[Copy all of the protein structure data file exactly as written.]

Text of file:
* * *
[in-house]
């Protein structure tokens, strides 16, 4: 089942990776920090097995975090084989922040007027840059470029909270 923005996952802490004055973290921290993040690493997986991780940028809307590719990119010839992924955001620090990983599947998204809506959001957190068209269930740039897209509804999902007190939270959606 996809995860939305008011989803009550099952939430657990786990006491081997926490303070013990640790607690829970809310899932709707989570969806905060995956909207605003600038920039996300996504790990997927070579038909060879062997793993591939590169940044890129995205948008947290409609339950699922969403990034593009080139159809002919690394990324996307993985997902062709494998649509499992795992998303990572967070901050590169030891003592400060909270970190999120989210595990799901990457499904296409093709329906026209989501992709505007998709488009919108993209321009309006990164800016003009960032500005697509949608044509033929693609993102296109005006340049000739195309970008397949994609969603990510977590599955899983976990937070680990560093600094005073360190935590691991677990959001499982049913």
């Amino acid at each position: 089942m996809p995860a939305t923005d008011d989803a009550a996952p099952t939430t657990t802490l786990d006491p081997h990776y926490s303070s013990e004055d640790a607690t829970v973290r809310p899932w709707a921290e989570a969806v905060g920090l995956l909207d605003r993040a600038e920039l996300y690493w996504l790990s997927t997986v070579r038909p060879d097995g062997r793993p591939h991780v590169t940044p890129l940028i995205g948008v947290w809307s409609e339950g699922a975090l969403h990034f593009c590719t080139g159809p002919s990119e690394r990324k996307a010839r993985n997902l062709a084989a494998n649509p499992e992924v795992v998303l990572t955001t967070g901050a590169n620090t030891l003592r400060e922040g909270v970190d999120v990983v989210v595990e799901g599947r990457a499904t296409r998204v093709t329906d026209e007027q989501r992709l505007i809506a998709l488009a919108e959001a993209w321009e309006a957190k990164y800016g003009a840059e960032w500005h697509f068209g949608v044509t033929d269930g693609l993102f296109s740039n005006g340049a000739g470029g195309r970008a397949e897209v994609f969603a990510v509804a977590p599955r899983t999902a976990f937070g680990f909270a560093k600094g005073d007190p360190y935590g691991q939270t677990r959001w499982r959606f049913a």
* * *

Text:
[in-house]
């Protein structure tokens, strides 16, 4: 089942990776920090097995975090084989922040007027840059470029909270 923005996952802490004055973290921290993040690493997986991780940028809307590719990119010839992924955001620090990983599947998204809506959001957190068209269930740039897209509804999902007190939270959606 996809995860939305008011989803009550099952939430657990786990006491081997926490303070013990640790607690829970809310899932709707989570969806905060995956909207605003600038920039996300996504790990997927070579038909060879062997793993591939590169940044890129995205948008947290409609339950699922969403990034593009080139159809002919690394990324996307993985997902062709494998649509499992795992998303990572967070901050590169030891003592400060909270970190999120989210595990799901990457499904296409093709329906026209989501992709505007998709488009919108993209321009309006990164800016003009960032500005697509949608044509033929693609993102296109005006340049000739195309970008397949994609969603990510977590599955899983976990937070680990560093600094005073360190935590691991677990959001499982049913």
């Amino acid at each position: 089942m996809p995860a939305t923005d008011d989803a009550a996952p099952t939430t657990t802490l786990d006491p081997h990776y926490s303070s013990e004055d640790a607690t829970v973290r809310p899932w709707a921290e989570a969806v905060g920090l995956l909207d605003r993040a600038e920039l996300y690493w996504l790990s997927t997986v070579r038909p060879d097995g062997r793993p591939h991780v590169t940044p890129l940028i995205g948008v947290w809307s409609e339950g699922a975090l969403h990034f593009c590719t080139g159809p002919s990119e690394r990324k996307a010839r993985n997902l062709a084989a494998n649509p499992e992924v795992v998303l990572t955001t967070g901050a590169n620090t030891l003592r400060e922040g909270v970190d999120v990983v989210v595990e799901g599947r990457a499904t296409r998204v093709t329906d026209e007027q989501r992709l505007i809506a998709l488009a919108e959001a993209w321009e309006a957190k990164y800016g003009a840059e960032w500005h697509f068209g949608v044509t033929d269930g693609l993102f296109s740039n005006g340049a000739g470029g195309r970008a397949e897209v994609f969603a990510v509804a977590p599955r899983t999902a976990f937070g680990f909270a560093k600094g005073d007190p360190y935590g691991q939270t677990r959001w499982r959606f049913a």